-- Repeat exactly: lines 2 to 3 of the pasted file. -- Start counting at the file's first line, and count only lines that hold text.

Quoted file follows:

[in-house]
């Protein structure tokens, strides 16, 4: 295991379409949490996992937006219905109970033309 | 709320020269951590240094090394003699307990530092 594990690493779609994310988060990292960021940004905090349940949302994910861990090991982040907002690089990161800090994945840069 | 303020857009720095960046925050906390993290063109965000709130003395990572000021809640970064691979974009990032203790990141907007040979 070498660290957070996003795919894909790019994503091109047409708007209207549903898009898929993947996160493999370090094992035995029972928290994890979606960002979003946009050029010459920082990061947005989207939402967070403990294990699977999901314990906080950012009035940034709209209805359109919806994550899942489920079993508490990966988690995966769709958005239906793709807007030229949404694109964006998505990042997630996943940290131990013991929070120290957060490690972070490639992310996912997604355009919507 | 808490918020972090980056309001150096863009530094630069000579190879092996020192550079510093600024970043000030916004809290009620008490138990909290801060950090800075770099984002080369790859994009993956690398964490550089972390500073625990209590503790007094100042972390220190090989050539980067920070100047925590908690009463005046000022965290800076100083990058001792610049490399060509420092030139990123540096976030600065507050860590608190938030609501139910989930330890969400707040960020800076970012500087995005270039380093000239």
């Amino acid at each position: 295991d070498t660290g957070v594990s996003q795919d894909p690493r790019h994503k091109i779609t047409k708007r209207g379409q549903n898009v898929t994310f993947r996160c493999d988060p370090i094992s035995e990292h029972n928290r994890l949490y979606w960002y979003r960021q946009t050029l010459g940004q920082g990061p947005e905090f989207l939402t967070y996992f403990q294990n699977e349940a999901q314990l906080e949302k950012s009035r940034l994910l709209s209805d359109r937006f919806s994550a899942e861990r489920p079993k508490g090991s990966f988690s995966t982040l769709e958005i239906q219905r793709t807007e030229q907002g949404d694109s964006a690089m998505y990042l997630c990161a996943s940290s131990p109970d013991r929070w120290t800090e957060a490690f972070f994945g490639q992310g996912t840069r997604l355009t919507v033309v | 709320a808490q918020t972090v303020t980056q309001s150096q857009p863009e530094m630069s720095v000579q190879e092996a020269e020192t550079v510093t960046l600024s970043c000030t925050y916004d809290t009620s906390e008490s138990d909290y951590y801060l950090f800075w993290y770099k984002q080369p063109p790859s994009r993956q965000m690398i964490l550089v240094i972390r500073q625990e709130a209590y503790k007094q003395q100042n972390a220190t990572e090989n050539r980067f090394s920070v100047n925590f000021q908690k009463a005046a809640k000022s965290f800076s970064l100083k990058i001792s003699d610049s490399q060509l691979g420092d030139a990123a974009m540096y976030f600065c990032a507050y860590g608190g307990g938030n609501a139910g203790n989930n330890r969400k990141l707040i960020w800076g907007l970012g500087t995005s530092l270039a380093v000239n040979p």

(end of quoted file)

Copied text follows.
């Protein structure tokens, strides 16, 4: 295991379409949490996992937006219905109970033309 | 709320020269951590240094090394003699307990530092 594990690493779609994310988060990292960021940004905090349940949302994910861990090991982040907002690089990161800090994945840069 | 303020857009720095960046925050906390993290063109965000709130003395990572000021809640970064691979974009990032203790990141907007040979 070498660290957070996003795919894909790019994503091109047409708007209207549903898009898929993947996160493999370090094992035995029972928290994890979606960002979003946009050029010459920082990061947005989207939402967070403990294990699977999901314990906080950012009035940034709209209805359109919806994550899942489920079993508490990966988690995966769709958005239906793709807007030229949404694109964006998505990042997630996943940290131990013991929070120290957060490690972070490639992310996912997604355009919507 | 808490918020972090980056309001150096863009530094630069000579190879092996020192550079510093600024970043000030916004809290009620008490138990909290801060950090800075770099984002080369790859994009993956690398964490550089972390500073625990209590503790007094100042972390220190090989050539980067920070100047925590908690009463005046000022965290800076100083990058001792610049490399060509420092030139990123540096976030600065507050860590608190938030609501139910989930330890969400707040960020800076970012500087995005270039380093000239």
């Amino acid at each position: 295991d070498t660290g957070v594990s996003q795919d894909p690493r790019h994503k091109i779609t047409k708007r209207g379409q549903n898009v898929t994310f993947r996160c493999d988060p370090i094992s035995e990292h029972n928290r994890l949490y979606w960002y979003r960021q946009t050029l010459g940004q920082g990061p947005e905090f989207l939402t967070y996992f403990q294990n699977e349940a999901q314990l906080e949302k950012s009035r940034l994910l709209s209805d359109r937006f919806s994550a899942e861990r489920p079993k508490g090991s990966f988690s995966t982040l769709e958005i239906q219905r793709t807007e030229q907002g949404d694109s964006a690089m998505y990042l997630c990161a996943s940290s131990p109970d013991r929070w120290t800090e957060a490690f972070f994945g490639q992310g996912t840069r997604l355009t919507v033309v | 709320a808490q918020t972090v303020t980056q309001s150096q857009p863009e530094m630069s720095v000579q190879e092996a020269e020192t550079v510093t960046l600024s970043c000030t925050y916004d809290t009620s906390e008490s138990d909290y951590y801060l950090f800075w993290y770099k984002q080369p063109p790859s994009r993956q965000m690398i964490l550089v240094i972390r500073q625990e709130a209590y503790k007094q003395q100042n972390a220190t990572e090989n050539r980067f090394s920070v100047n925590f000021q908690k009463a005046a809640k000022s965290f800076s970064l100083k990058i001792s003699d610049s490399q060509l691979g420092d030139a990123a974009m540096y976030f600065c990032a507050y860590g608190g307990g938030n609501a139910g203790n989930n330890r969400k990141l707040i960020w800076g907007l970012g500087t995005s530092l270039a380093v000239n040979p």